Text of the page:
book review and interview: lowcountry bordello

Today, I'm delighted to be a part of Susan M. Boyer's virtual book tour, for her latest instalment in the Liz Talbot Mystery Series: LOWCOUNTRY BORDELLO! This post is a little on the long side, but that's because I've got a review AND an interview!

I know, it's a lot of excitement for a Monday morning. Haha!

The Synopsis:

The Charleston streets are dressed for the holidays in sophisticated Southern style: topiaries adorned with red ribbons, garland entwined with white lights, and poinsettias potted in gold planters. The high class bordello in a stately historic home is certainly no exception. When Private Investigator Liz Talbot’s dear friend Olivia swears she saw a dead body in the parlor of this bordello, one Olivia accidentally co-owns, Liz promptly comes to her aid.
With her wedding back home on Stella Maris less than a week away, Liz must juggle one elderly madam, two ex and future in-laws, three ghosts in the bordello, four giddy bridesmaids, five lovely courtesans, six suspicious patrons…and a partridge in a pear tree as she tries to keep her bridesmaid out of jail and live to walk down the aisle.
The fourth in the Liz Talbot mystery series, LOWCOUNTRY BORDELLO has Liz poking around an unexpected location. Namely, a bordello (as I’m sure you savvy readers already picked up, ha!). But Liz has more than her case to juggle, because she’s getting married! Not that she seems to care much for the actual wedding, but that's what I like about Liz. 

I mean, it’s not like Liz is anti-wedding…okay, she actually kind of is, but her reasonings come from a good place. I like to think it's because this time, she's more excited about the lifetime that comes after the big day, rather than the big day, itself. And frankly, with the wedding planner Liz's mother commandeered, I would've been hiding out in a bed and breakfast too. Under the guise of her case, of course. But to keep it real, what sounds like more fun: getting your wedding dress tailored or figuring out a possible murder? Haha!

Yes, I mean possible murder, as the book starts out with a frantic call to Liz regarding a dead body that may or may not, in fact, exist. And it’s those sorts of details that make the series so strong. Why have a straightforward murder plot, when you can have a murder plot laced with questions regarding whether the murder actually took place? Ha! 
When I saw that the cover had a bra, I was all: MUST DO TRIBUTE MANI. Haha! So that's what I did. The lace bits were tricky, but for the most part, I think the whole thing turned out pretty well!

As I’ve come to expect from the series, there were lots of suspects, so Liz and her partner Nate had to work pretty hard to figure out what really happened. None of the suspects were particularly trustworthy, and I enjoyed Liz’s process of sussing out the truth in the midst of wedding-planning mania.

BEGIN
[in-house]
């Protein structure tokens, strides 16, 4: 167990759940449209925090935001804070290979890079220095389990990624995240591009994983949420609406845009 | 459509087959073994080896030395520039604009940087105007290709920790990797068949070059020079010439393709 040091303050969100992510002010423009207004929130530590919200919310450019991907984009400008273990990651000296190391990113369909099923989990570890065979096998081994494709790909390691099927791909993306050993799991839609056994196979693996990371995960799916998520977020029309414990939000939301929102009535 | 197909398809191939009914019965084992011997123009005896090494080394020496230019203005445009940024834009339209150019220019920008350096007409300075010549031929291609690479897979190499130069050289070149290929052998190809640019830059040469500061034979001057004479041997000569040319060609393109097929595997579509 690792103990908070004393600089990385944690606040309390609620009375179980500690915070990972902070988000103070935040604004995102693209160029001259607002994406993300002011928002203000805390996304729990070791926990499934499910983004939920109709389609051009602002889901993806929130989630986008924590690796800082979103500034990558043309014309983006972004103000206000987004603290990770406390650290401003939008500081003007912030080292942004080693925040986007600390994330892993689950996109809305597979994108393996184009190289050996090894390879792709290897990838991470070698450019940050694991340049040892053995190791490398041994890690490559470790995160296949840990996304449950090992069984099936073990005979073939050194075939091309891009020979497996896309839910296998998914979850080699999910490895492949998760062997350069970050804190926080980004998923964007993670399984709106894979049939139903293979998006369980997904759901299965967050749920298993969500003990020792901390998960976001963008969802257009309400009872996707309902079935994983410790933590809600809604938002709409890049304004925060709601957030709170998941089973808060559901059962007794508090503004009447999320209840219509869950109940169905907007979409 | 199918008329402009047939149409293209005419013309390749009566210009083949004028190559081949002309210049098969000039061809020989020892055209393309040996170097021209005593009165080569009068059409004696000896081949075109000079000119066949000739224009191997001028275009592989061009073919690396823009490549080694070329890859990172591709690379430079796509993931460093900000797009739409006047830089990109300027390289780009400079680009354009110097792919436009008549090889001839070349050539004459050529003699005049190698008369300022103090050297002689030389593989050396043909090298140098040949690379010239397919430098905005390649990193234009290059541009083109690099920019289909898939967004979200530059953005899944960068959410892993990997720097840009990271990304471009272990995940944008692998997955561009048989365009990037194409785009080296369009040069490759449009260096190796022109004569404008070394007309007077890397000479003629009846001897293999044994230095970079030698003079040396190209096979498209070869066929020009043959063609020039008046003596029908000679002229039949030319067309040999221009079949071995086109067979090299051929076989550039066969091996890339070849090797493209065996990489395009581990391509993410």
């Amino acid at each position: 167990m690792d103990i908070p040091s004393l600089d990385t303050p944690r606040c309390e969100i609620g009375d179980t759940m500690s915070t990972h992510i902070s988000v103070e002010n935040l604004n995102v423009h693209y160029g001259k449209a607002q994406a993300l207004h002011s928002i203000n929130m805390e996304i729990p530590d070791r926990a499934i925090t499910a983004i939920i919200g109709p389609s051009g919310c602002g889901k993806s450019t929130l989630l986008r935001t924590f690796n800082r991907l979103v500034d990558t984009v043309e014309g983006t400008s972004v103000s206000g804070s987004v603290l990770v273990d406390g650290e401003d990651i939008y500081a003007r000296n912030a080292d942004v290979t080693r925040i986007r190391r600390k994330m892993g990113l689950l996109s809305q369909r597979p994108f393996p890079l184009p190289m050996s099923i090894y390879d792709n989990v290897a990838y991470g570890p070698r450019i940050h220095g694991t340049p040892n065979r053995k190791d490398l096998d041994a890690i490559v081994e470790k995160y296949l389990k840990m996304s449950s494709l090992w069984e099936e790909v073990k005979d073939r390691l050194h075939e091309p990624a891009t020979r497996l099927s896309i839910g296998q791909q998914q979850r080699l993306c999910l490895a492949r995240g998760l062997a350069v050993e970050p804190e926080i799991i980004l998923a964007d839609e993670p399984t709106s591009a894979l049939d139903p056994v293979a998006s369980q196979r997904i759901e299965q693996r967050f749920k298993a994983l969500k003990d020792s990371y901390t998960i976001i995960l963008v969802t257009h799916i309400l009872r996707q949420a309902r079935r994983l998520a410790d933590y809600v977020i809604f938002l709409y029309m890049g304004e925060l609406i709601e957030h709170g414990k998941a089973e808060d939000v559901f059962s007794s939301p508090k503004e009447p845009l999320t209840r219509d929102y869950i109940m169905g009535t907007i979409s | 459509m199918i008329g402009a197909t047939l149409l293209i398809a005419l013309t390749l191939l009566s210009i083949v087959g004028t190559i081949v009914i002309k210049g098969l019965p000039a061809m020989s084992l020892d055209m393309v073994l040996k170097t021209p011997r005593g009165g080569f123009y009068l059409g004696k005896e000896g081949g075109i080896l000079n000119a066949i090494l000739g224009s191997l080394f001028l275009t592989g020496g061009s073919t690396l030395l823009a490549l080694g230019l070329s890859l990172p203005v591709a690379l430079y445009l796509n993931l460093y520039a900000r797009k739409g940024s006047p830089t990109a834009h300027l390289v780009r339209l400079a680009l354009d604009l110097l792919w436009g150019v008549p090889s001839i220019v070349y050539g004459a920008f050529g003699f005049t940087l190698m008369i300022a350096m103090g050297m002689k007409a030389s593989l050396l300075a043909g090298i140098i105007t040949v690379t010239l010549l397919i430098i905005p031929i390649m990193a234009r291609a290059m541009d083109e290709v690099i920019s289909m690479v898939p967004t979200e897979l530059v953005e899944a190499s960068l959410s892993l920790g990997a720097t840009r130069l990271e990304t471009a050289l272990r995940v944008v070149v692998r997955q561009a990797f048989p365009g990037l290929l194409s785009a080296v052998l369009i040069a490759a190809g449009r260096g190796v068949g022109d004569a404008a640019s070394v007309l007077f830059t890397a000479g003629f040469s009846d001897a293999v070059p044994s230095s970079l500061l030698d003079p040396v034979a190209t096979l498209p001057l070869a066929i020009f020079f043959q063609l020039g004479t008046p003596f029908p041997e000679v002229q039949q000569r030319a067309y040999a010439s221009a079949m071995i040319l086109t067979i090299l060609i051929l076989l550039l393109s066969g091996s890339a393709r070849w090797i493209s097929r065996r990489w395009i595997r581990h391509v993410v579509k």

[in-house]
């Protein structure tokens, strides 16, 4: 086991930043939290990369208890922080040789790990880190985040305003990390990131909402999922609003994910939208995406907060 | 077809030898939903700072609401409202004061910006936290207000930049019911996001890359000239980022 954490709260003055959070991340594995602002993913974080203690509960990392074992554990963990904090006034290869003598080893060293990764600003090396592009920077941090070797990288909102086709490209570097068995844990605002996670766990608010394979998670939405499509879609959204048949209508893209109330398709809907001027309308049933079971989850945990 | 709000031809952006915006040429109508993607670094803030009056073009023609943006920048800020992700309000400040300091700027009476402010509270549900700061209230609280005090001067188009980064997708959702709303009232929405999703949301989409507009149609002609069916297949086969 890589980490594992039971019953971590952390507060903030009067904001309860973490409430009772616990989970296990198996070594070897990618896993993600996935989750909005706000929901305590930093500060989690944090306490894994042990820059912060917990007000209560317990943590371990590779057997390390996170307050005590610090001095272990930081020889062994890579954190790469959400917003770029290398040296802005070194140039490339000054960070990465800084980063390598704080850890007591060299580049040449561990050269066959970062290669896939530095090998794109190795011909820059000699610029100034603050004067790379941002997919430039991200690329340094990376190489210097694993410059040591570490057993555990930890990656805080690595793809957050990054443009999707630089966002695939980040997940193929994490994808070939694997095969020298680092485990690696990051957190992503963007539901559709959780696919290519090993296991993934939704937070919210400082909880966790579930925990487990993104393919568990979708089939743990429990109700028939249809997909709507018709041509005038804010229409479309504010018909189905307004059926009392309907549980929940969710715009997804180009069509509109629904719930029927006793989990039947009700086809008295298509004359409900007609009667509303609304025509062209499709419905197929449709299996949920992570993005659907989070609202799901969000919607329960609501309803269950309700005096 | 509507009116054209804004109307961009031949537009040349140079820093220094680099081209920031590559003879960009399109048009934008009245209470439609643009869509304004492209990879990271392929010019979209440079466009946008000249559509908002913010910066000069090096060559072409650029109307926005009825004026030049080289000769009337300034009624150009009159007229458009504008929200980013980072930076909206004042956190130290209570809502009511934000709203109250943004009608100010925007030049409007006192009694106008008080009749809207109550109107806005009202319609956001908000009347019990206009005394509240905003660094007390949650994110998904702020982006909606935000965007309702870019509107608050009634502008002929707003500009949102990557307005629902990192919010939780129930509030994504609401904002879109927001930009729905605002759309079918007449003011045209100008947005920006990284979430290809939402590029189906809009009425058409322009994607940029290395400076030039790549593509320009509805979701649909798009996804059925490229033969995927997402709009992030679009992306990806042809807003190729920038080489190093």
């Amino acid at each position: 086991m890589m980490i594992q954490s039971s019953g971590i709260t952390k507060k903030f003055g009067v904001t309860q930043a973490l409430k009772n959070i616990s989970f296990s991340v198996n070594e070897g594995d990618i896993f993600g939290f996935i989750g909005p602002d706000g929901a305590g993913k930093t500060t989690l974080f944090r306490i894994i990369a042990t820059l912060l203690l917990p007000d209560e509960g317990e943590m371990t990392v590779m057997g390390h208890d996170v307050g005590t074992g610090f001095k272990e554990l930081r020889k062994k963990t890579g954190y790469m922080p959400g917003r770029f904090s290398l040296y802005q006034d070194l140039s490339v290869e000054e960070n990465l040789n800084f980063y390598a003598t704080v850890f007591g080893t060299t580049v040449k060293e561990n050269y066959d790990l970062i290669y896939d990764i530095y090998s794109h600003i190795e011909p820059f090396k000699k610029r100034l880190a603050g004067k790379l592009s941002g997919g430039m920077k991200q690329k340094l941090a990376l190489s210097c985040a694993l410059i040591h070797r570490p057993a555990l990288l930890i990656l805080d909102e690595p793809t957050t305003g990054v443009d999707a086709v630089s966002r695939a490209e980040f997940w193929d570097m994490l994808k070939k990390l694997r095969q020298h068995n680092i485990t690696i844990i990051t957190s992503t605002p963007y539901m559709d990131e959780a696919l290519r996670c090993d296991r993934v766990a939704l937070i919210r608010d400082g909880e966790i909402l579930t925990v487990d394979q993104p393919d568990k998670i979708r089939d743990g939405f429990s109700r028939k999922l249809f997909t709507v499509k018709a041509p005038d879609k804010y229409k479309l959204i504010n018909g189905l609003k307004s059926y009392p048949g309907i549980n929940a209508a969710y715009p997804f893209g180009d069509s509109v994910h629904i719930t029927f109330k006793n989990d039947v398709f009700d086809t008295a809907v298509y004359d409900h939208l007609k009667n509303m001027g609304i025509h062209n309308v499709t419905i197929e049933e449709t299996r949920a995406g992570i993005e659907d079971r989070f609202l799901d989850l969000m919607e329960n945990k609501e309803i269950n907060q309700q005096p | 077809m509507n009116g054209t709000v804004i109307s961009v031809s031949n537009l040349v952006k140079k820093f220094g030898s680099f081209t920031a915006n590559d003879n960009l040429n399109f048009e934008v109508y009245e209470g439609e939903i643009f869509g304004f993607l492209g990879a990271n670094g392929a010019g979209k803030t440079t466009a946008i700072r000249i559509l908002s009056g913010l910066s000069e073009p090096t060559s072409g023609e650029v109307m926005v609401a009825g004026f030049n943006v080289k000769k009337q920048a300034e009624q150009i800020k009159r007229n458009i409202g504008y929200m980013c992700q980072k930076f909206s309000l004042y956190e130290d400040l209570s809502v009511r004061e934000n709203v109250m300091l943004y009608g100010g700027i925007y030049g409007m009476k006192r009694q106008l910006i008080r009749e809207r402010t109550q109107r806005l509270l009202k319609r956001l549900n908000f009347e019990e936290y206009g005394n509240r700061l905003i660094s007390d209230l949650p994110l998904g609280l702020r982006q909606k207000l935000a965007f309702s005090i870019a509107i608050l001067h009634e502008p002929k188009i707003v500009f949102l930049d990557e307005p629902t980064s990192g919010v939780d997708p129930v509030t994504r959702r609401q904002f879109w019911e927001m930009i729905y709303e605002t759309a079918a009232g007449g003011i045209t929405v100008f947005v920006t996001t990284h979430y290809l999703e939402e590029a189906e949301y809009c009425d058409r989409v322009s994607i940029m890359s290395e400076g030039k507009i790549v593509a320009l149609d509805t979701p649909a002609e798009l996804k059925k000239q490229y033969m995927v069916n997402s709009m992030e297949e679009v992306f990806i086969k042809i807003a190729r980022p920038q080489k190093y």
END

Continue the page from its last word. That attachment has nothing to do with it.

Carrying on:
I did have one concern with LOWCOUNTRY BORDELLO, though, and that had to do with the overall tone. Throughout the first three books, I got to know Liz as an even-tempered, non-judgemental character, but that wasn’t the case here. Although Liz protested that she “couldn’t care less” that her case took place in a bordello (and I’m still not sure that it was a bordello in the first place), she made more than a handful of snide remarks about the women who lived in the house. Each time, I was irked enough to be pulled from the story, which was both distracting and disappointing. Had those moments not been included, I would have enjoyed this book more. Even so, it was a nice cozy, and I’ll continue to pick up new books in the series.  

Okay, so now that you've read my two cents about LOWCOUNTRY BORDELLO, now it's time for the interview!

*bangs gong*

To put a face to the name, here is the lovely Ms. Boyer, herself, along with a small bio:

Susan M. Boyer is the author of the USA TODAY bestselling Liz Talbot mystery series. Her debut novel, Lowcountry Boil, won the 2012 Agatha Award for Best First Novel, the Daphne du Maurier Award for Excellence in Mystery/Suspense, and garnered several other award nominations, including the Macavity. Lowcountry Boneyard, the third Liz Talbot mystery, was a Spring 2015 Southern Independent Booksellers Alliance Okra Pick. Lowcountry Bordello, the fourth book in the series, was released November 3, 2015. Susan loves beaches, Southern food, and small towns where everyone knows everyone, and everyone has crazy relatives. You’ll find all of the above in her novels.
Susan lives in Greenville, SC, with her husband and an inordinate number of houseplants.

Hi Susan! I’m such a fan of the Liz Talbot series, so thank you very much for agreeing to a little Q and A on my blog. I’m thrilled to have you! Thank you so much for having me! I’m thrilled to be here! And thank you for reading—I’m so happy you enjoy spending time with Liz. 

1. Every writer’s process is different. Some are pantsers, some are plotters, and some are drinkers. Kidding! Sort of. I think it’s common knowledge that Hemingway was a bit of a drinker, but I digress. As you’ve now written four Liz Talbot mysteries, has your writing process changed? I started out as a plotter, and I’m still a plotter, but I have refined the process quite a bit. I use a spreadsheet, with one line for each chapter of the book, and the plot point that’s delivered in that chapter. Once I start writing, I often change things—my characters may take me in a different direction. I can always modify the spreadsheet.